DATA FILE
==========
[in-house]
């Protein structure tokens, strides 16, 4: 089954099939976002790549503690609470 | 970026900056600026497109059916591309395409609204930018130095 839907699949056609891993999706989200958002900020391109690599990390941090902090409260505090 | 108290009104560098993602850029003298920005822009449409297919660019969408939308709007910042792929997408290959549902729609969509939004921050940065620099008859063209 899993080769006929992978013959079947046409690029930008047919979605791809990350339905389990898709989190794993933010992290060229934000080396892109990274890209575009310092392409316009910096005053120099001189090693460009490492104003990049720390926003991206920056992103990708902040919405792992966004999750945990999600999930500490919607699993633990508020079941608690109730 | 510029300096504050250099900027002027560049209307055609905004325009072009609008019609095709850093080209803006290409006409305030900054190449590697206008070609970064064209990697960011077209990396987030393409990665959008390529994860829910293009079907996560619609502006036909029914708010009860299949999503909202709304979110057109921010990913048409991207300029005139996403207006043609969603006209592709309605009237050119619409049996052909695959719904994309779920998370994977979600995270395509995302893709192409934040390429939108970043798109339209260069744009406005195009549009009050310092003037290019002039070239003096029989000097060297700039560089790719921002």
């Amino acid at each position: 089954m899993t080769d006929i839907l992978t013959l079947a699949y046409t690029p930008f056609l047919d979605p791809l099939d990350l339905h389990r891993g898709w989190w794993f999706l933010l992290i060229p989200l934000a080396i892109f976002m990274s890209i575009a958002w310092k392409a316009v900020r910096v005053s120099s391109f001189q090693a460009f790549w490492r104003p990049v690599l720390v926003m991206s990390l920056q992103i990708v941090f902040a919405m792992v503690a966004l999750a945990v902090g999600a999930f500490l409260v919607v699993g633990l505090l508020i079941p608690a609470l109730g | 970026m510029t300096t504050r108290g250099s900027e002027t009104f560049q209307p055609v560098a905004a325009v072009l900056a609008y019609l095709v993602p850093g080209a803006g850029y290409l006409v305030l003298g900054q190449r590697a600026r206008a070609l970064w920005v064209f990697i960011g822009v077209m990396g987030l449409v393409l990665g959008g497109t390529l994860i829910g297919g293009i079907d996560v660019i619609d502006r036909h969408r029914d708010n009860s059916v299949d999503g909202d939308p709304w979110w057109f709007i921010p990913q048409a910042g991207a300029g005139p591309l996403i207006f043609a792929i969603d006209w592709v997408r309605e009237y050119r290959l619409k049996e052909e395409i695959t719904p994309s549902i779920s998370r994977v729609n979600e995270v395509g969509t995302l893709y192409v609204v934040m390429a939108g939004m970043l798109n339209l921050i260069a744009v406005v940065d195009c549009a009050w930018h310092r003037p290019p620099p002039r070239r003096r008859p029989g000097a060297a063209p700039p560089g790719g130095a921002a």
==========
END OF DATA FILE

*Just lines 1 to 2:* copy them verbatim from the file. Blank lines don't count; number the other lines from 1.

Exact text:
[in-house]
């Protein structure tokens, strides 16, 4: 089954099939976002790549503690609470 | 970026900056600026497109059916591309395409609204930018130095 839907699949056609891993999706989200958002900020391109690599990390941090902090409260505090 | 108290009104560098993602850029003298920005822009449409297919660019969408939308709007910042792929997408290959549902729609969509939004921050940065620099008859063209 899993080769006929992978013959079947046409690029930008047919979605791809990350339905389990898709989190794993933010992290060229934000080396892109990274890209575009310092392409316009910096005053120099001189090693460009490492104003990049720390926003991206920056992103990708902040919405792992966004999750945990999600999930500490919607699993633990508020079941608690109730 | 510029300096504050250099900027002027560049209307055609905004325009072009609008019609095709850093080209803006290409006409305030900054190449590697206008070609970064064209990697960011077209990396987030393409990665959008390529994860829910293009079907996560619609502006036909029914708010009860299949999503909202709304979110057109921010990913048409991207300029005139996403207006043609969603006209592709309605009237050119619409049996052909695959719904994309779920998370994977979600995270395509995302893709192409934040390429939108970043798109339209260069744009406005195009549009009050310092003037290019002039070239003096029989000097060297700039560089790719921002």